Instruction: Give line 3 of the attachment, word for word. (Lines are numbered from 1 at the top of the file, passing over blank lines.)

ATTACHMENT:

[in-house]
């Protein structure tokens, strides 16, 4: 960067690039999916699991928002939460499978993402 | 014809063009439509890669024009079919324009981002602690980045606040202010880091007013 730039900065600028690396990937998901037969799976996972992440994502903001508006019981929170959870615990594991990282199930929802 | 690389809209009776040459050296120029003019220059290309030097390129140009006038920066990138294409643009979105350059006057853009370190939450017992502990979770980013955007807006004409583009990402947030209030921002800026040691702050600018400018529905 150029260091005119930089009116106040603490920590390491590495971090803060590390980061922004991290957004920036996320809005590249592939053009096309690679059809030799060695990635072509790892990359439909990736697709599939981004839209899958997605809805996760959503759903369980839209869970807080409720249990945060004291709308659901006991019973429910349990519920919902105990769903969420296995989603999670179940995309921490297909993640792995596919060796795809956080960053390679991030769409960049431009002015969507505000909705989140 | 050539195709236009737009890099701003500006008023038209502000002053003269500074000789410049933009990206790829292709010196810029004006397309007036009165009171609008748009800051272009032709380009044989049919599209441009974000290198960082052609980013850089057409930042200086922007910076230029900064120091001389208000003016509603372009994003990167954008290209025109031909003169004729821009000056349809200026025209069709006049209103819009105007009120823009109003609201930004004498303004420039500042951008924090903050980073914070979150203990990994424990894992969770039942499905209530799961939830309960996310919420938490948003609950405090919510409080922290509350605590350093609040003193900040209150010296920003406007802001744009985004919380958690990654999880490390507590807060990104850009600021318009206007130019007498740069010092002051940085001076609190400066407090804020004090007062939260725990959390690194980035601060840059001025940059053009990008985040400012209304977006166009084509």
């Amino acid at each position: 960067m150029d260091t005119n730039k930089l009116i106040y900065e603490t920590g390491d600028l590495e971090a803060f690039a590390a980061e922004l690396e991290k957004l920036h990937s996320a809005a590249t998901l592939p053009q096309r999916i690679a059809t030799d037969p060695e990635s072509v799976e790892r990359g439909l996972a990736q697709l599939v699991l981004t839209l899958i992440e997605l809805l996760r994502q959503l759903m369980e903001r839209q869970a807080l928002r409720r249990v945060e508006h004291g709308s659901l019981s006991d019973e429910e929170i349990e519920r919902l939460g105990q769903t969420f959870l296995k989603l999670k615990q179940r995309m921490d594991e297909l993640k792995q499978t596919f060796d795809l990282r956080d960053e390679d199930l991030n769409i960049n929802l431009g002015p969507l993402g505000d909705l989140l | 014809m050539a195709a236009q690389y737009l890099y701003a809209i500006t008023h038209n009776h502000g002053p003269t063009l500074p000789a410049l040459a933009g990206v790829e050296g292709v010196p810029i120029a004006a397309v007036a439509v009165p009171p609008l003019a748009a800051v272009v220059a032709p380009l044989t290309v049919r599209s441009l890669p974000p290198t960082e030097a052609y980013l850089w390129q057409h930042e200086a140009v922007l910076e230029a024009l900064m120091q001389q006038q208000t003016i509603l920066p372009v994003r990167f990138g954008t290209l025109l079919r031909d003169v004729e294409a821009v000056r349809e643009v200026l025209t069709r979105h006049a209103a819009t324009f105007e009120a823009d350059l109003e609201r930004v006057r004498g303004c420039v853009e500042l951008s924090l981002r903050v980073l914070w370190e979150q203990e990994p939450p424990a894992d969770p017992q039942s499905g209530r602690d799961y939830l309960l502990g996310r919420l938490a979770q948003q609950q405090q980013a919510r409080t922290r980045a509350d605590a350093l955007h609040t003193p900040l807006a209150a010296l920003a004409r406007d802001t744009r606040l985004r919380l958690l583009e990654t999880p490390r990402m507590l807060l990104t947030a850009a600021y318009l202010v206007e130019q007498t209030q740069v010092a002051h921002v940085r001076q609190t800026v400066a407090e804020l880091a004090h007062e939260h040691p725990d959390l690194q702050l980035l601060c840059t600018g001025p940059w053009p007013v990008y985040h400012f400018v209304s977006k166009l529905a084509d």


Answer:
């Amino acid at each position: 960067m150029d260091t005119n730039k930089l009116i106040y900065e603490t920590g390491d600028l590495e971090a803060f690039a590390a980061e922004l690396e991290k957004l920036h990937s996320a809005a590249t998901l592939p053009q096309r999916i690679a059809t030799d037969p060695e990635s072509v799976e790892r990359g439909l996972a990736q697709l599939v699991l981004t839209l899958i992440e997605l809805l996760r994502q959503l759903m369980e903001r839209q869970a807080l928002r409720r249990v945060e508006h004291g709308s659901l019981s006991d019973e429910e929170i349990e519920r919902l939460g105990q769903t969420f959870l296995k989603l999670k615990q179940r995309m921490d594991e297909l993640k792995q499978t596919f060796d795809l990282r956080d960053e390679d199930l991030n769409i960049n929802l431009g002015p969507l993402g505000d909705l989140l | 014809m050539a195709a236009q690389y737009l890099y701003a809209i500006t008023h038209n009776h502000g002053p003269t063009l500074p000789a410049l040459a933009g990206v790829e050296g292709v010196p810029i120029a004006a397309v007036a439509v009165p009171p609008l003019a748009a800051v272009v220059a032709p380009l044989t290309v049919r599209s441009l890669p974000p290198t960082e030097a052609y980013l850089w390129q057409h930042e200086a140009v922007l910076e230029a024009l900064m120091q001389q006038q208000t003016i509603l920066p372009v994003r990167f990138g954008t290209l025109l079919r031909d003169v004729e294409a821009v000056r349809e643009v200026l025209t069709r979105h006049a209103a819009t324009f105007e009120a823009d350059l109003e609201r930004v006057r004498g303004c420039v853009e500042l951008s924090l981002r903050v980073l914070w370190e979150q203990e990994p939450p424990a894992d969770p017992q039942s499905g209530r602690d799961y939830l309960l502990g996310r919420l938490a979770q948003q609950q405090q980013a919510r409080t922290r980045a509350d605590a350093l955007h609040t003193p900040l807006a209150a010296l920003a004409r406007d802001t744009r606040l985004r919380l958690l583009e990654t999880p490390r990402m507590l807060l990104t947030a850009a600021y318009l202010v206007e130019q007498t209030q740069v010092a002051h921002v940085r001076q609190t800026v400066a407090e804020l880091a004090h007062e939260h040691p725990d959390l690194q702050l980035l601060c840059t600018g001025p940059w053009p007013v990008y985040h400012f400018v209304s977006k166009l529905a084509d």